Shirogane no Ishi: Argevollen Ep. 2: Blah

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Um, is this a joke? I mean, it has to be, right? If our hero hadn’t disobeyed orders in last week’s episode, Jamie would be dead. Not only that, he’d have no fancy mecha to pilot, which is pretty much a cardinal sin when it comes to mecha anime. Furthermore, if Jamie hadn’t disobeyed orders in this week’s episode, Tokimune himself would be dead. So maybe the show is poking fun at itself… hm, nah. I mean, the rest of the show is just so dead serious that I simply can’t imagine this seemingly generic mecha series actually possesses even the tiniest bit of self-awareness. So what’s the alternative, then? Well, maybe Tokimune’s just a dumbass. Like I’ve said, we wouldn’t even have a series if anyone had obeyed orders in either of the anime’s two episodes. So there you have it: our hero’s a dumbass.

Like before, I had a difficult time getting through this week’s episode in a single sitting. Once again, I kept getting distracted by, well, anything else. But man, did Bosh screw the Rockets or what? They practically gave away Lin for nothing to lure Bosh, but then he just went back to the Heat anyway! Still, the Lakers aren’t going to win anything with the players they resigned, so what can I say? Oops, I’ve done it again; I keep getting myself distracted by news about basketball! God, why can’t I just focus on Argevollen? No, really, why can’t I? Well, it’s because there’s just nothing to get excited about. Basically, the forces of Ingelmia are in hot pursuit of our heroes, but for some reason, Tokimune’s having a difficult time piloting his new mecha all of a sudden. Okay, why don’t we just have someone else pilot it? See, someone hasn’t been studying their big book of mecha anime cliches! No one can pilot the fancy mecha other than the hero himself. For whatever reason, the Argevollen links itself to the thought pattern of the first person to climb into it, and, uh, I guess the process can’t be reversed.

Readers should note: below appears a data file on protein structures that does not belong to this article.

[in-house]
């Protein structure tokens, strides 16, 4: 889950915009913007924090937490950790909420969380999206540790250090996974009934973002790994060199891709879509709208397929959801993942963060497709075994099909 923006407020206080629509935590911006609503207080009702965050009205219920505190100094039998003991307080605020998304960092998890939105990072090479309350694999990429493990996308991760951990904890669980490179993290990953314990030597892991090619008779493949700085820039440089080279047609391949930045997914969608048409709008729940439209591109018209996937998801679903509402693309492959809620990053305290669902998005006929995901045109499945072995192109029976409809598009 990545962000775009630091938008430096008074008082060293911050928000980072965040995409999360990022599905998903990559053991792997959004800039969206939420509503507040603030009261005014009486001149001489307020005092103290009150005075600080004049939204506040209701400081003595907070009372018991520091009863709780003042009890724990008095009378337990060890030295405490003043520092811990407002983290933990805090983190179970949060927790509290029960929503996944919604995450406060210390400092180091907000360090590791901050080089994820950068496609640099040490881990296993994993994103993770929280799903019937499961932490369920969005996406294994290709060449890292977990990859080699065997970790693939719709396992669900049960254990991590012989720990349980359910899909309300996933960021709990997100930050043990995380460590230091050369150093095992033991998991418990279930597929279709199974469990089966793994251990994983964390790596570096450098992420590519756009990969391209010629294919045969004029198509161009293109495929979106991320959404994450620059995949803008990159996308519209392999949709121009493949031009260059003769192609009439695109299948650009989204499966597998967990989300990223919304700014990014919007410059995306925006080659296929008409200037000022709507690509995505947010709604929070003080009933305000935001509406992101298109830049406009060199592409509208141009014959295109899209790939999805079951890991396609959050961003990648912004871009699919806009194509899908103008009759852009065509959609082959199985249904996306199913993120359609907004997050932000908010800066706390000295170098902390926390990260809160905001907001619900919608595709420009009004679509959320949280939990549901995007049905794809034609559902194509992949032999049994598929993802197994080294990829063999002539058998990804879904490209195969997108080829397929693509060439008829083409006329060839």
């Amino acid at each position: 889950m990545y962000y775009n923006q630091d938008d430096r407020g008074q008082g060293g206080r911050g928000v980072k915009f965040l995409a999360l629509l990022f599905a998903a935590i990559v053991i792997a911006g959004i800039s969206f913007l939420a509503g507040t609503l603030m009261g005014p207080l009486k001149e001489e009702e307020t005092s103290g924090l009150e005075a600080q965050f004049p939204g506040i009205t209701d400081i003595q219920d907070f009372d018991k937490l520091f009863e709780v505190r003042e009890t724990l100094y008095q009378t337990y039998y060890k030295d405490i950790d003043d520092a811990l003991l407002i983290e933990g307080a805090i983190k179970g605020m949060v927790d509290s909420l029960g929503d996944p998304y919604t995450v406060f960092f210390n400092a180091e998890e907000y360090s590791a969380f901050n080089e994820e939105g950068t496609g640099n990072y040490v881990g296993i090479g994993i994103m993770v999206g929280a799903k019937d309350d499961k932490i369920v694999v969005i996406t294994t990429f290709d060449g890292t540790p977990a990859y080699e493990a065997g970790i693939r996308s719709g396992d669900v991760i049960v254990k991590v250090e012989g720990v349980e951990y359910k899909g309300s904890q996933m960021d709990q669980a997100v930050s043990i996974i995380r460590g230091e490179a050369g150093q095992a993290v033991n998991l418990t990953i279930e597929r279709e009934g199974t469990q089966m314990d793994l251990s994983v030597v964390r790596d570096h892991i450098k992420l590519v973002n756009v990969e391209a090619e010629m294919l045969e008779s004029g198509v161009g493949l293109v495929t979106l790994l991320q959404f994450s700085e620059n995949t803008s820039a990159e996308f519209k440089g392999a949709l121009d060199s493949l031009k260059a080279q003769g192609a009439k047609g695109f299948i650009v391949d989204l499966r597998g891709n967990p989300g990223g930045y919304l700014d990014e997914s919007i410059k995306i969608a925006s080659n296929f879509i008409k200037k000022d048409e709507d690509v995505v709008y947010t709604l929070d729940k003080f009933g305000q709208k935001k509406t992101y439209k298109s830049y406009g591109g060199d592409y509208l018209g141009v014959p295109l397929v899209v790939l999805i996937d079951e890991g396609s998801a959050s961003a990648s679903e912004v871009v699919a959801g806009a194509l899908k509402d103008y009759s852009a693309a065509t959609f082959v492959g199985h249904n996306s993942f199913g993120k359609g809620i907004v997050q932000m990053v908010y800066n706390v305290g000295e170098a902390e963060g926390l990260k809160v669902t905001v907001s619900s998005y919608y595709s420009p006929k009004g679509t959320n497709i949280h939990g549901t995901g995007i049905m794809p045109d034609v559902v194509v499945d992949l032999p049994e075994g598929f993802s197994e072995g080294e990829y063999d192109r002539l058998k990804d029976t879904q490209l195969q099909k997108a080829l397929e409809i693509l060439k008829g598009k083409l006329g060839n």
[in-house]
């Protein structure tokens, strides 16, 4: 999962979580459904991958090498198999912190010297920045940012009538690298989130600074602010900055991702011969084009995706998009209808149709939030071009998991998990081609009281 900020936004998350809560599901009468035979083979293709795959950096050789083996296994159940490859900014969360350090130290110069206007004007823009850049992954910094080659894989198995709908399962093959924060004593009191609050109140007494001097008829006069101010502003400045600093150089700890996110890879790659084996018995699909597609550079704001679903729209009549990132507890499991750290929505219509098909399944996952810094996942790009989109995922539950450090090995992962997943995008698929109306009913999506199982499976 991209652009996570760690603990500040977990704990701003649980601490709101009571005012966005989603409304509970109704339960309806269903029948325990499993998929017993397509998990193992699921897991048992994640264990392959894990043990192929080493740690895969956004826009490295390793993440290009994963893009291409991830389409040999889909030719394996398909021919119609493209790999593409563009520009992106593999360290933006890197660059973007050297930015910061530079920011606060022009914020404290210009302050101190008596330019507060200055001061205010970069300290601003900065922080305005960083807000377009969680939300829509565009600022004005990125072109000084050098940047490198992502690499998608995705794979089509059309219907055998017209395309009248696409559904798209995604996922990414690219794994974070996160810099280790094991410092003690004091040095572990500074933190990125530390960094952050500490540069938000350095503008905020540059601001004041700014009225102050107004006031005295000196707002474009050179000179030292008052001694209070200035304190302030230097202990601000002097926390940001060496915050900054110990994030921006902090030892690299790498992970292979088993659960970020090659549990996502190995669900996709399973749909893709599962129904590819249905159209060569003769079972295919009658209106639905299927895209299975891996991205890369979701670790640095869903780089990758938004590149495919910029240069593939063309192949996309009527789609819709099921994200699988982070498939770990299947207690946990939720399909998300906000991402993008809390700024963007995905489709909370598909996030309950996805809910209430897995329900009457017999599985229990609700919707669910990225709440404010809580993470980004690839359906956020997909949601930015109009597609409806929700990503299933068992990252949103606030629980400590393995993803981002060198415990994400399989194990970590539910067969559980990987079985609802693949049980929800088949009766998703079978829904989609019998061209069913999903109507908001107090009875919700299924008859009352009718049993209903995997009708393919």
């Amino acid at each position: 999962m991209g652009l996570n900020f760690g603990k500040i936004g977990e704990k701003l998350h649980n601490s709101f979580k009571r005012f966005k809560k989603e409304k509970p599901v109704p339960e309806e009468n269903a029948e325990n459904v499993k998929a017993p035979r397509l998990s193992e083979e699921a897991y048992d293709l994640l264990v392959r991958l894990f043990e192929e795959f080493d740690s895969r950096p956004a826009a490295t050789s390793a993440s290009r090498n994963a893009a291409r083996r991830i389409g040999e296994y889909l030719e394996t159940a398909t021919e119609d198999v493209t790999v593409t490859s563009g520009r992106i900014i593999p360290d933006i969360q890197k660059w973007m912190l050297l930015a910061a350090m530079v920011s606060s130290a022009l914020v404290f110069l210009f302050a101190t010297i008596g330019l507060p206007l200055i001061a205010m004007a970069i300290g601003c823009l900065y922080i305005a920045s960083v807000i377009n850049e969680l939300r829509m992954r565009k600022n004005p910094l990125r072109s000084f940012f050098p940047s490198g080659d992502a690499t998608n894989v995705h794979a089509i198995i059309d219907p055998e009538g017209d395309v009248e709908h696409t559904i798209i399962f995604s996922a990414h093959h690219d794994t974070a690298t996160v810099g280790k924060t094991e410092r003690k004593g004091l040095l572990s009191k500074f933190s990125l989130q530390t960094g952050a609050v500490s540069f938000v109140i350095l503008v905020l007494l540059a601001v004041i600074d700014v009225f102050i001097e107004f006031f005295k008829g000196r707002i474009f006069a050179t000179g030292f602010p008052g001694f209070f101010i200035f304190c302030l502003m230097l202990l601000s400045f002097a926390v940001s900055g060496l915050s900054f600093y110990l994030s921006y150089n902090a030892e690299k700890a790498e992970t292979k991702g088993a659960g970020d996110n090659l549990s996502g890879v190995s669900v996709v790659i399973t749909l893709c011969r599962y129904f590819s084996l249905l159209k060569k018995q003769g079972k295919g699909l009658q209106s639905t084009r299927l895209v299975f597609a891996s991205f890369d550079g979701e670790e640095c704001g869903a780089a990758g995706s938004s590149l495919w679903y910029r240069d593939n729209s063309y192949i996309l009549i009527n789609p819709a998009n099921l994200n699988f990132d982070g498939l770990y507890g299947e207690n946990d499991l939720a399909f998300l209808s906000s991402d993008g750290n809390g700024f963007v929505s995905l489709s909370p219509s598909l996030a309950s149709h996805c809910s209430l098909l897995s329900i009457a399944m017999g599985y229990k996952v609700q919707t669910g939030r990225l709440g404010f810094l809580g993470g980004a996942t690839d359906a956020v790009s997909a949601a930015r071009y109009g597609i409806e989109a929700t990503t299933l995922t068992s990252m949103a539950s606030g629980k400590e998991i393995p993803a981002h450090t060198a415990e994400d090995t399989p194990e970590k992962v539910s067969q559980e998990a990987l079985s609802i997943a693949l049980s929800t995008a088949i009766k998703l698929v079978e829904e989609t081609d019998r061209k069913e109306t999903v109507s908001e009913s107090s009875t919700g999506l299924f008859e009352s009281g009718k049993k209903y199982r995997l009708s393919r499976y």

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Anyway, the good guys are being chased. They try to escape through an unrealistically large flue of an abandoned mine shaft — large enough to fit mechas within it — but because Tokimune is having a hard time keeping up with the rest of the group, Ukyo has to make a difficult call. He opts to leave the main character behind so that the rest of the squad can make it out safely. Well, considering how Tokimune can barely move the Argevollen up until this point, I can hardly blame the captain. Still, we all know this can’t happen. Not only would the main character die, but that fancy mecha would fall into the enemy’s hands! Oh god, won’t anybody think of the fancy mecha! So eventually, Jamie realizes what Tokimune has to do: he has to envision it. He has to look into his kokoro and picture his mecha being all awesome and shit, then lo and behold, it’ll be all awesome and shit! Yeah, really. That’s pretty much the episode right there. The good guys make it out safely, and all is well… for now.